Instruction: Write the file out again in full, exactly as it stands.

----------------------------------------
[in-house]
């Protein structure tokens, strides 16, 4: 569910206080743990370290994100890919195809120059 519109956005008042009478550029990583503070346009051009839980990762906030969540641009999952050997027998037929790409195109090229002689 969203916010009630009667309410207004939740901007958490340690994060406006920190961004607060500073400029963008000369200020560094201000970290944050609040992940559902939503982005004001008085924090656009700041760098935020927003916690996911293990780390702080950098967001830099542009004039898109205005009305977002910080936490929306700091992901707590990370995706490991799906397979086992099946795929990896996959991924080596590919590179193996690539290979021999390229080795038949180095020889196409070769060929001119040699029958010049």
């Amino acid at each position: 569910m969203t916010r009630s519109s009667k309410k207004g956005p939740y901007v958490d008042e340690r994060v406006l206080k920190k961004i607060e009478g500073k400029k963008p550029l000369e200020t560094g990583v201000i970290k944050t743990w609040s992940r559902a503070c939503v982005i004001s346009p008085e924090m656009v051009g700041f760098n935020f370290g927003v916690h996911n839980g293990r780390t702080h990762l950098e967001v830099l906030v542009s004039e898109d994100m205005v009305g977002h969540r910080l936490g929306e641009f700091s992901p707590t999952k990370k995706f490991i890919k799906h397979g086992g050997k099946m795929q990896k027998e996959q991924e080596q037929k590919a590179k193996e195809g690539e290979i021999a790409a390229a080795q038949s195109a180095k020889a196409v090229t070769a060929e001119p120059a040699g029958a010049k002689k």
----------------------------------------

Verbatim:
[in-house]
């Protein structure tokens, strides 16, 4: 569910206080743990370290994100890919195809120059 519109956005008042009478550029990583503070346009051009839980990762906030969540641009999952050997027998037929790409195109090229002689 969203916010009630009667309410207004939740901007958490340690994060406006920190961004607060500073400029963008000369200020560094201000970290944050609040992940559902939503982005004001008085924090656009700041760098935020927003916690996911293990780390702080950098967001830099542009004039898109205005009305977002910080936490929306700091992901707590990370995706490991799906397979086992099946795929990896996959991924080596590919590179193996690539290979021999390229080795038949180095020889196409070769060929001119040699029958010049």
């Amino acid at each position: 569910m969203t916010r009630s519109s009667k309410k207004g956005p939740y901007v958490d008042e340690r994060v406006l206080k920190k961004i607060e009478g500073k400029k963008p550029l000369e200020t560094g990583v201000i970290k944050t743990w609040s992940r559902a503070c939503v982005i004001s346009p008085e924090m656009v051009g700041f760098n935020f370290g927003v916690h996911n839980g293990r780390t702080h990762l950098e967001v830099l906030v542009s004039e898109d994100m205005v009305g977002h969540r910080l936490g929306e641009f700091s992901p707590t999952k990370k995706f490991i890919k799906h397979g086992g050997k099946m795929q990896k027998e996959q991924e080596q037929k590919a590179k193996e195809g690539e290979i021999a790409a390229a080795q038949s195109a180095k020889a196409v090229t070769a060929e001119p120059a040699g029958a010049k002689k």